- Year 2017
- NSF Noyce Award # 1557326
- First Name M. Kathleen
- Last Name Heid
- Discipline Other: Mathematics Education
Gina Foletta, The Pennsylvania State University, firstname.lastname@example.org
Rose Mary Zbiek, The Pennsylvania State University, email@example.com
James Sellers, The Pennsylvania State University, firstname.lastname@example.org
M. Kathleen Heid, The Pennsylvania State University, email@example.com
The mathematics teacher shortage problem requires more newly certified mathematics teachers (Ingersoll, 2001, 2011, 2012; Ingersoll & May, 2010, 2011; Ingersoll & Perda, 2010) and closing the ?revolving door? of teaching through which large numbers of teachers leave teaching (Darling-Hammond & Sykes, 2003; Ingersoll & Perda, 2010). Rural teachers are thought to be more likely than other teachers to outmigrate to a suburban or urban school (Eppley, 2009). Teachers leave high poverty, high minority, and urban schools at a rate higher than those leaving wealthy schools (Ingersoll, 2011). Preservice teachers? beliefs about urban teaching settings, social justice, and diversity are important factors in developing commitments to teach, and perhaps to remain teaching, in urban schools (Aragon, Culpepper, McKee, & Perkins, 2013). The Program benefits the Scholars, the secondary mathematics students and teachers in participating districts, and University?s teacher preparation curriculum.
The Penn State University Secondary Mathematics Noyce Scholars Program has four major goals: (a) Increase number of math majors who become certified to teach secondary mathematics. (b) Enhance the understanding by prospective secondary mathematics students of teaching mathematics in high-need rural and urban schools. (c) Identify factors of the program that may lead to mathematics majors in the Penn State Noyce program accepting or not accepting positions teaching mathematics in high-need rural and urban schools. (d) Identify factors that may lead to the retention or lack of retention of mathematics majors in the Penn State Noyce program teaching mathematics in high-need rural and urban schools. Development takes place through Noyce seminars, an urban immersion experience, explorations of poverty and other factors that affect classroom learning and teaching, and mentoring teams of school- and university-based mathematics educators.
Each Noyce Scholar will graduate with a bachelor’s degree in mathematics and a bachelor?s degree in secondary education (mathematics) or a master’s degree in mathematics education. The program is technology-intensive and includes tutoring of students from high-need schools in an Upward Bound program or a second-language learning program, experience in designing and teaching sequences of lessons in high-need rural or urban schools, participation in seminars that focus on place-based teaching in high-need schools, and student teaching in a high-need school.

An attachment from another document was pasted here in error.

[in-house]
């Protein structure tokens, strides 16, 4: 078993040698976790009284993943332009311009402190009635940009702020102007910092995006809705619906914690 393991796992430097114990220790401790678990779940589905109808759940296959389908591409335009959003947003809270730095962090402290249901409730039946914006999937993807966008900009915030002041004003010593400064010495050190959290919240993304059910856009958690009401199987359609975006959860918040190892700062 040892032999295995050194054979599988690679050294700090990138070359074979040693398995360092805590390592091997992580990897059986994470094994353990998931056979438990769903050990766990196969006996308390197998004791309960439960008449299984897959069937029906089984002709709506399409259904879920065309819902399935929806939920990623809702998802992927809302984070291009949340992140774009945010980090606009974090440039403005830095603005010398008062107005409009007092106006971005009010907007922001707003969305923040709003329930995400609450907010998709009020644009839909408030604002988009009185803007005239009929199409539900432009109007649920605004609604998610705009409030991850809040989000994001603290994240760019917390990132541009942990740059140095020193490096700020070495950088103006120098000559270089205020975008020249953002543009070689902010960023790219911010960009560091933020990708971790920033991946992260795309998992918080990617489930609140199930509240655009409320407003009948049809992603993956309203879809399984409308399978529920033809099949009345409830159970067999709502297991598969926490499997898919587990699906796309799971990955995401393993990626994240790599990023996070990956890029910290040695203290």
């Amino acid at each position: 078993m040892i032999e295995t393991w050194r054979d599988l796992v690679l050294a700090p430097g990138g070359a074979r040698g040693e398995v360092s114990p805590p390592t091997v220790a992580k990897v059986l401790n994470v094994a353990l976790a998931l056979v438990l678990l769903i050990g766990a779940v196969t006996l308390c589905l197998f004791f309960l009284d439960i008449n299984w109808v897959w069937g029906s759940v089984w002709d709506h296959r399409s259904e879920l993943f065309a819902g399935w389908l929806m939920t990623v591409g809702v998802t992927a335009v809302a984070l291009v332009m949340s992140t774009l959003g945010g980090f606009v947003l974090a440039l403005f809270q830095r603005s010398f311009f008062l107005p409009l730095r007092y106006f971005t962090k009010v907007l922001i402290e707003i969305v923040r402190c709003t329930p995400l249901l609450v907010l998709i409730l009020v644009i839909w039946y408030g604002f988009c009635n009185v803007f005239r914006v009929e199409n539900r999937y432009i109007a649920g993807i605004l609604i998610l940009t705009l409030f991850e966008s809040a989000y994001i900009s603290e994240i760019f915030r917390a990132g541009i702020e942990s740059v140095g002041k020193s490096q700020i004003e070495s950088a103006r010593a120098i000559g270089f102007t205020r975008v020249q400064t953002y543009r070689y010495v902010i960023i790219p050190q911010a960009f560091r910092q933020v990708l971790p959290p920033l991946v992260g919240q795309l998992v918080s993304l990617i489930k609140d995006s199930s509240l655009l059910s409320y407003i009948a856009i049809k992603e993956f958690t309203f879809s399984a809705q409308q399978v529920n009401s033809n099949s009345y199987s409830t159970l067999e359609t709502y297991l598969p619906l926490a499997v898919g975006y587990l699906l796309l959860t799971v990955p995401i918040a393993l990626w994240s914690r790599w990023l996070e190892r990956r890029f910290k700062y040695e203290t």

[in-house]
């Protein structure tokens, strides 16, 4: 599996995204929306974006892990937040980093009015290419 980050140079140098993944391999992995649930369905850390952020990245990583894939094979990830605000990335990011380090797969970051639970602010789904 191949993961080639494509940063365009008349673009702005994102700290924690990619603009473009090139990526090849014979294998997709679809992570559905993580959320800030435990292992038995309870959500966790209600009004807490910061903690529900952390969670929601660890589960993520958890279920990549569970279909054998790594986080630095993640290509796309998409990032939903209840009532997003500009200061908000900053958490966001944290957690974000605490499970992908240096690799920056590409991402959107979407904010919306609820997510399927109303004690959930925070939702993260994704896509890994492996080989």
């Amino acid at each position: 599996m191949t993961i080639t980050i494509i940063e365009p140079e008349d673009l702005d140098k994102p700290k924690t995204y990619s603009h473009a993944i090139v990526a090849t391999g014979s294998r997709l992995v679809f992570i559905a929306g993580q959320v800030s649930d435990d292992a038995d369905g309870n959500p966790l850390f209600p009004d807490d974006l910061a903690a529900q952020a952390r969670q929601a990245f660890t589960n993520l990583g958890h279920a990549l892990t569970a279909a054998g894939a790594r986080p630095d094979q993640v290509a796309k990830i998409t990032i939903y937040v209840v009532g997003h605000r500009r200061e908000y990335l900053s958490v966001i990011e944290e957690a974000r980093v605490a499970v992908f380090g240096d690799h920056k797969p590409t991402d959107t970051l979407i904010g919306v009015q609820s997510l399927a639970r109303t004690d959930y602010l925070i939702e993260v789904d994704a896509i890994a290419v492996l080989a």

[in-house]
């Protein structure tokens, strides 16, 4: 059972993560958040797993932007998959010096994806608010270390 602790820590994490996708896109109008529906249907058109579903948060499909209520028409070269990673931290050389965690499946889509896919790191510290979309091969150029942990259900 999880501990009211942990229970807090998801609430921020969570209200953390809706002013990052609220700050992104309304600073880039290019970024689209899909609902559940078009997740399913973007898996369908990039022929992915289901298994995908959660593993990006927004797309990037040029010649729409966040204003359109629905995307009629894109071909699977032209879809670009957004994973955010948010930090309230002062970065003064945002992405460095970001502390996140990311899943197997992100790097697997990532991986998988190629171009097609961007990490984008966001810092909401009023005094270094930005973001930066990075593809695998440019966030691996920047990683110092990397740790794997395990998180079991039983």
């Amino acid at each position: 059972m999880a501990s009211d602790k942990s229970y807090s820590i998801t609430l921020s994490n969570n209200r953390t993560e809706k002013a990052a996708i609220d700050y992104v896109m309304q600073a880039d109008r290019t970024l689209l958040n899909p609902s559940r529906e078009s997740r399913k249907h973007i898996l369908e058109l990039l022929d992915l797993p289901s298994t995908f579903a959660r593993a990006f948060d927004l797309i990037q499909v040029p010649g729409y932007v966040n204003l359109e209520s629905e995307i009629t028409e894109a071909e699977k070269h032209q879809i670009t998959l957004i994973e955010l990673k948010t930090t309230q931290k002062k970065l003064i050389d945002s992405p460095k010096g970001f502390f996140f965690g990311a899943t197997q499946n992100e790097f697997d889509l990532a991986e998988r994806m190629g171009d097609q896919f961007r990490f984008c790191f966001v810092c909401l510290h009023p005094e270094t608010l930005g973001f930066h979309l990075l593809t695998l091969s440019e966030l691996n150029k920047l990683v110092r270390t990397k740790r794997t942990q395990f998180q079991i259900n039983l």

The Project is framed by place-based education, which provides principles for teaching that apply to the nuances of high-need urban and rural schools. The framework informs unique seminars that draw on the expertise of scholars in urban education, rural education, poverty, identity, and place-based curriculum. The mathematics connection is through the direct relationship of place-based education to mathematical modeling.
The first Noyce scholars begins in August 2017. Key deliverables are seminar curriculum and partnership of university with urban and rural school districts. Anticipated outcomes and findings include a detailed description of preparation and enduring understandings of teachers who enter teaching positions in high-need urban and rural school. It documents effects of intensive practicum experiences in those schools; a philosophical orientation of teaching as place-based; and extensive integrated background in mathematics, technology, mathematics education. It provides information on factors that influence desire to teach in and remain teaching in high-need schools, especially in the context of a program that gives concerted attention to place-based instruction in rural and urban settings. The project also adds to knowledge about use of mathematics technology in high-need schools and ways in which prospective teachers draw on their mathematical knowledge in high-need schools.
Each Noyce Scholar will likely have a positive effect on more than 150 students per year, in settings that regularly experience shortages of secondary mathematics teachers. Careful selection of Scholars who have an interest in or background in urban-centered or rural schools, extensive mentoring program, initial experience working with students from high-need schools, and extensive preparation in both mathematics and mathematics education, should increase the likelihood of Noyce Scholars to continue to teach in a high-need school. Experiences prepare Noyce Scholars to give their students a mathematical experience that capitalizes on available technology. Leadership experience that the Noyce Scholars have in planning and presenting to colleagues and to groups of teachers at conferences will better position them to take on leadership roles in mathematics teaching at their schools, resulting in an eventual influence on other mathematics teachers in their schools.